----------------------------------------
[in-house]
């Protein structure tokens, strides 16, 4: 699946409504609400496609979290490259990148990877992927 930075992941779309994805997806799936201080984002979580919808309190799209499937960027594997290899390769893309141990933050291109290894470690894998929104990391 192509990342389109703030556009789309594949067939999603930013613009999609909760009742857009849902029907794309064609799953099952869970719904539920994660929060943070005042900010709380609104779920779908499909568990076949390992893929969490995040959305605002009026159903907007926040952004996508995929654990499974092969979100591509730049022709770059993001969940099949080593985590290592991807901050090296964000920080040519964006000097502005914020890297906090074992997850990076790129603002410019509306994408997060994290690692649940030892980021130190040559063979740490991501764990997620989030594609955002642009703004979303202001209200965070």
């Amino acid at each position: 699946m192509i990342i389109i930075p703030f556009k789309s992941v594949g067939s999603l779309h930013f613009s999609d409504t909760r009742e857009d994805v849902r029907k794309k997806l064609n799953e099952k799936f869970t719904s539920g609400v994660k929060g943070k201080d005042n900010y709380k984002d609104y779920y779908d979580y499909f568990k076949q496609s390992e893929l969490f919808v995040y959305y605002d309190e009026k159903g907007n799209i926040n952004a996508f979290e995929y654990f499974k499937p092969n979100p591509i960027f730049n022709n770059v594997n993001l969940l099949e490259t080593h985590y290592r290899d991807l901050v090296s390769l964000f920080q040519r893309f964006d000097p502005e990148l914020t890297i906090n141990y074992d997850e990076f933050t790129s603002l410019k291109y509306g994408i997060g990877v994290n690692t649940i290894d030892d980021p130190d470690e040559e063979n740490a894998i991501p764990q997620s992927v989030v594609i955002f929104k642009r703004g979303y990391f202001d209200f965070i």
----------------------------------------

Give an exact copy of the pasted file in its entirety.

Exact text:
[in-house]
């Protein structure tokens, strides 16, 4: 699946409504609400496609979290490259990148990877992927 930075992941779309994805997806799936201080984002979580919808309190799209499937960027594997290899390769893309141990933050291109290894470690894998929104990391 192509990342389109703030556009789309594949067939999603930013613009999609909760009742857009849902029907794309064609799953099952869970719904539920994660929060943070005042900010709380609104779920779908499909568990076949390992893929969490995040959305605002009026159903907007926040952004996508995929654990499974092969979100591509730049022709770059993001969940099949080593985590290592991807901050090296964000920080040519964006000097502005914020890297906090074992997850990076790129603002410019509306994408997060994290690692649940030892980021130190040559063979740490991501764990997620989030594609955002642009703004979303202001209200965070």
């Amino acid at each position: 699946m192509i990342i389109i930075p703030f556009k789309s992941v594949g067939s999603l779309h930013f613009s999609d409504t909760r009742e857009d994805v849902r029907k794309k997806l064609n799953e099952k799936f869970t719904s539920g609400v994660k929060g943070k201080d005042n900010y709380k984002d609104y779920y779908d979580y499909f568990k076949q496609s390992e893929l969490f919808v995040y959305y605002d309190e009026k159903g907007n799209i926040n952004a996508f979290e995929y654990f499974k499937p092969n979100p591509i960027f730049n022709n770059v594997n993001l969940l099949e490259t080593h985590y290592r290899d991807l901050v090296s390769l964000f920080q040519r893309f964006d000097p502005e990148l914020t890297i906090n141990y074992d997850e990076f933050t790129s603002l410019k291109y509306g994408i997060g990877v994290n690692t649940i290894d030892d980021p130190d470690e040559e063979n740490a894998i991501p764990q997620s992927v989030v594609i955002f929104k642009r703004g979303y990391f202001d209200f965070i």